So I joined MySpace about a week ago and was already annoyed at the way they sent me my password over email. But then, just a few days later, I got an email with my first MySpace message / friend request from someone named Riley whose profile picture is a girl in a swimsuit. Originally, her (or his?) profile showed the same city and state that I live in, though now it’s been changed to Greenville, Ohio. Here’s the text of the message:
I recently broke up (9 months ago) and am ready to date once again. I’m not looking for a serious relationship though. It’s too soon. A little about me: I’m adventurous, outgoing and open-minded. I’m pretty good-looking and healthy. I like going out but also dont mind snuggling! If you make me laugh, you’re half way into my heart. I was browsing the site; my best-friend. After figuring out how things worked I came across your profile. I’m interested! I hope you’re not shy and that you’ll respond. Please dont reply directly though, this is really not my profile, I’m just borrowing it. Send your reply to my real email address instead: kate_cannon_x@yahoo..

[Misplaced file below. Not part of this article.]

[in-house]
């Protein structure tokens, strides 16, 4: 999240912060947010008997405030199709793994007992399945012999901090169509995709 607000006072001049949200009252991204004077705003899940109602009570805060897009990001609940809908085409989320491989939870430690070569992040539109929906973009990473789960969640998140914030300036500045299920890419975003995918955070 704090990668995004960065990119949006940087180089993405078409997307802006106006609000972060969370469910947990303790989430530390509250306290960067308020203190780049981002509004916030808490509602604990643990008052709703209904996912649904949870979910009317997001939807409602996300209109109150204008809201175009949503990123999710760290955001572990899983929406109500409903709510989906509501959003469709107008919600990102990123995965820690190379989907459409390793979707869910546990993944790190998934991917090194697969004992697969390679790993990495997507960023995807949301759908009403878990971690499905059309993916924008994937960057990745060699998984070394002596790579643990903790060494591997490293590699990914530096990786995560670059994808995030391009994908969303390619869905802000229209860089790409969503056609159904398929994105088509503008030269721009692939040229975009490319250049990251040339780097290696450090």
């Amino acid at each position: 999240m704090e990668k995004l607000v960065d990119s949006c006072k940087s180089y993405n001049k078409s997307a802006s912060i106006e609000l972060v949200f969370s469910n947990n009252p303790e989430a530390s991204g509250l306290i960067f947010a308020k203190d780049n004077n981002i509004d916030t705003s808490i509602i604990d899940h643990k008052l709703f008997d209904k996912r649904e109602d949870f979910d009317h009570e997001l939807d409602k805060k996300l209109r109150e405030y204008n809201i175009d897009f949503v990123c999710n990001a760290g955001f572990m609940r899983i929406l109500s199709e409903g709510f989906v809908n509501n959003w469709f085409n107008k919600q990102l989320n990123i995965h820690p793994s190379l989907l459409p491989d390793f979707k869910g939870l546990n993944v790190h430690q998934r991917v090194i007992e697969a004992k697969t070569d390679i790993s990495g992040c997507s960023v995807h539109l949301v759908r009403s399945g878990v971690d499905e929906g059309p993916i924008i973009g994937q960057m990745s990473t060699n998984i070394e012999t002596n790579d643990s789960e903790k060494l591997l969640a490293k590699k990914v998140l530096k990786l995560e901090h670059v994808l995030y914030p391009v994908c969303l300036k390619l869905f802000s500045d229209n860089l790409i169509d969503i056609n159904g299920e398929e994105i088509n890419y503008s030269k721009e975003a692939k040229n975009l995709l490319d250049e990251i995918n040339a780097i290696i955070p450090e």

Thanks and have a nice day!”
Interestingly enough, I’ve used Facebook and LinkedIn for years now and have never had this problem (or the previous password problem I discussed). But MySpace, for being the most popular social network out there, continues to disappoint. And it’s only been one week!
Perhaps I’m the exception rather than the rule, but if anyone joining MySpace for the first time should expect spam posing as a wannabe friend within one week… Wow, it just seems like one more issue to fuel the lack-of-privacy fire.
In MySpace’s defense, they do have some spam settings in the privacy section of your profile. I suppose it’s nice to be able to customize those settings, but I wonder why the default setting gets me spam? I suppose that’s the catch-22 of social networking and privacy: default openness vs. default privacy. What should those defaults be?
I’m personally a fan of “opting in” to the “my profile is accessible to everyone in every possible way” configuration rather than having to “opt out” of it. But I get the impression that, in general, the default demographic for social networks may prefer it the other way around. And that can make implementing decent privacy settings all the more tricky…